Friday, May 18, 2012

Likely Cause of CMT4 Identified: SH3TC2

Extremely Likely Cause for CMT4 Identified

I received an email from Brad Chapman who has an awesome blog that explains how to deal with next-generation sequencing data. He generously offered his assistance in tracking down the CMT4 causal variant(s) in Stacy. As opposed to manually inspecting each known causal variant, he proposed scanning all low frequency mutations within known causal genes. Thanks to his help, we now know that Stacy has two mutations in the known CMT4 gene SH3TC2  that are so rare, they never occur in the 1000 genomes dataset. These two mutations are...

Wednesday, May 16, 2012

Is MTMR2 Causing CMT4?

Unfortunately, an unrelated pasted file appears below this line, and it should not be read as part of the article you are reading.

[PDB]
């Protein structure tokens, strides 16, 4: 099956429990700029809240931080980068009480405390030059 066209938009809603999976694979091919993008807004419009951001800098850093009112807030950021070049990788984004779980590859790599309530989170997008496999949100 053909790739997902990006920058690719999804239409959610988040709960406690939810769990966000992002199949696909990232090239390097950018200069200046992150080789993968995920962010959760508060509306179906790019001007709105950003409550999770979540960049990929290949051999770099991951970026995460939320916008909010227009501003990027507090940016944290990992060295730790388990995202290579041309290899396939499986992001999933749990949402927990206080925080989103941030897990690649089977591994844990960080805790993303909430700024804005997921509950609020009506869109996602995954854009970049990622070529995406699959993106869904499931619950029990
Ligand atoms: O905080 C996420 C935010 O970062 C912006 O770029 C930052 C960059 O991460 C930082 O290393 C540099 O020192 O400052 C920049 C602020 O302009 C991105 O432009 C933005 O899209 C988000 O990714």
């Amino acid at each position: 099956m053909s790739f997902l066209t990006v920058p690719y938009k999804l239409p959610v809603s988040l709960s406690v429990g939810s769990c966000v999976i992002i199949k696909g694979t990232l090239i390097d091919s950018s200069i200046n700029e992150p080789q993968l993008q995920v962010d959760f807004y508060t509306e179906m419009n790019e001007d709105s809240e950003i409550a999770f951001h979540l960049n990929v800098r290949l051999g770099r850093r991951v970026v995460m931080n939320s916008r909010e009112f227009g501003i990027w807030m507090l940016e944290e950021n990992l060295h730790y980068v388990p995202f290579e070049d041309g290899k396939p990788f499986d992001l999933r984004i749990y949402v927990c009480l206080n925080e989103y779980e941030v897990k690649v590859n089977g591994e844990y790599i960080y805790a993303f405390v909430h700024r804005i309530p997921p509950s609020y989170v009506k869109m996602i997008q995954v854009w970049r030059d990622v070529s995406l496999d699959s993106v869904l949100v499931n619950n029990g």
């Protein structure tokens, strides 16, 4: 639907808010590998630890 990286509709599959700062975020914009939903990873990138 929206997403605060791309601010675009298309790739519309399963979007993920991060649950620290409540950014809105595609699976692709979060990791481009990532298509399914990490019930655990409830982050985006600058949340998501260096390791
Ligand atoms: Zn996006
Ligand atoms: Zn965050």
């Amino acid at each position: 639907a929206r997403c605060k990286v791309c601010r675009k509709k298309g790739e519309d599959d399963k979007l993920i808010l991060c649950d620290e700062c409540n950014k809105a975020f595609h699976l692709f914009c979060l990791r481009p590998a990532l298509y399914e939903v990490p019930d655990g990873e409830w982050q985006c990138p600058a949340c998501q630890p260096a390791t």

A lot has happened over the weekend. I've received some very encouraging e-mails as more people find out about this project. I want to thank you all for your interest. I wasn't sure what to expect, but my hope is still to make this as accessible and easy as possible to remove some of the "aura of mystery" surrounding genetic analysis. We live in an era when we can go from receiving a digital file through the internet to literally searching for the genetic basis of a mendelian disease in a loved one. While manually inspecting variants should not replace expert analysis, it can only help. In fact, Stacy initially went to the hospital to determine the genetic cause of her disease. She went to the hospital and they told us that they would check only known genetic causes for CMT4 for ~$3,000 and that insurance wouldn't cover the cost. This is about the same time that I heard 23andMe was about to launch a pilot for sequencing 80x exomes for $1000. Stacy decided to wait for this and then have me personally analyze her exome. This blog is the result of that decision. We are on the brink of an era when full genome sequences for all of us will be common place. It is my hope that in the future, people will not have to wonder what genetic mutation is causing their mendelian disease. Even if the result is not currently actionable, they will at the very least know what technological advances need to be made before a symptom decreasing therapeutic intervention is developed.